424 Walnut Street, Reading, Pennsylvania 19601-3930
Call for Consultation 877-442-9704 Call for Consultation 877-442-9704

Miranda Rights — When They Apply and When They Don’t

Anyone familiar with television police shows such as Law and Order or CSI has surely seen the police officers portrayed on these shows reading Miranda rights to suspects:

  • You have the right to remain silent
  • Your statements may be used to incriminate you in court
  • You have the right to an attorney
  • Counsel can be appointed for you if you cannot afford an attorney

As a result of this television indoctrination, people mistakenly believe that the police cannot use anything they say against them if “the cops didn’t read me my rights.”

It’s not that simple.

Miranda was designed to protect people’s Fifth Amendment right to not incriminate themselves and their Sixth Amendment right to counsel once arrested. Miranda v Arizona, however, is a case that simply holds that the police are required to advise you of certain constitutional rights only if you are in custody or the subject of custodial interrogation.

When Miranda doesn’t apply

When officers simply make contact with you and ask questions, they are not compelled to advise you of your Miranda rights because you are not in custody. If you willingly answer these police questions, the answers can be used against you because you were not being interrogated in a custodial setting.

Police interrogation, meaning questioning by state agents, is the key component that triggers Miranda warnings. If a suspect is arrested and blurts out an incriminating statement without police questioning, the statements are not the result of interrogation and therefore not protected by Miranda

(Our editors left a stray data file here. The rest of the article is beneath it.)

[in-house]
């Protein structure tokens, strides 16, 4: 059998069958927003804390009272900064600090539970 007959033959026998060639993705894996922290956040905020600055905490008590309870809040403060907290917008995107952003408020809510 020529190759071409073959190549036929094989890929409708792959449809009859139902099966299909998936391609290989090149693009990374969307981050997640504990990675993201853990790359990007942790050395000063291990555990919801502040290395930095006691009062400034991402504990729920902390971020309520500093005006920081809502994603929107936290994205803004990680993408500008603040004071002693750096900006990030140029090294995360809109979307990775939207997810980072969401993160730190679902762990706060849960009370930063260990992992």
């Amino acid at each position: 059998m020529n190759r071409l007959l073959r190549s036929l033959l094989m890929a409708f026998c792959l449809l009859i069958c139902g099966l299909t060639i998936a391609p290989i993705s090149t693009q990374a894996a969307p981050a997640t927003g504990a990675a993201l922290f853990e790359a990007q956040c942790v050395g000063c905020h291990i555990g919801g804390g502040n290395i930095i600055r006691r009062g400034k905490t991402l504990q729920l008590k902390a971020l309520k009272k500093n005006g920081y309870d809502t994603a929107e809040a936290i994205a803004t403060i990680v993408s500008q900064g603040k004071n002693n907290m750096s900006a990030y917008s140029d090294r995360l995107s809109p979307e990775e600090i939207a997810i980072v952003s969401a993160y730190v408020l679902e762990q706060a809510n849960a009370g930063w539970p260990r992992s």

What constitutes interrogation?

Only statements elicited from suspects who are being interrogated are protected. What constitutes interrogation? Either express questioning or any behavior on the part of a police officer that could be expected to evoke an incriminating response. One famous case held that an officer talking about the need to find a child’s body in order to give her a Christian burial constituted behavior calculated to evoke an incriminating response from the suspect.

Should you be faced with a situation where police are seeking to talk to you or another family member and you have concerns about the statements being used in court, contact a hard-hitting, knowledgeable Reading criminal defense lawyer to fight to protect your rights.

Leave a Reply

Your email address will not be published. Required fields are marked *


Contact Form

We will respond to your inquiry in a timely fashion. Thank you.

Quick Contact Form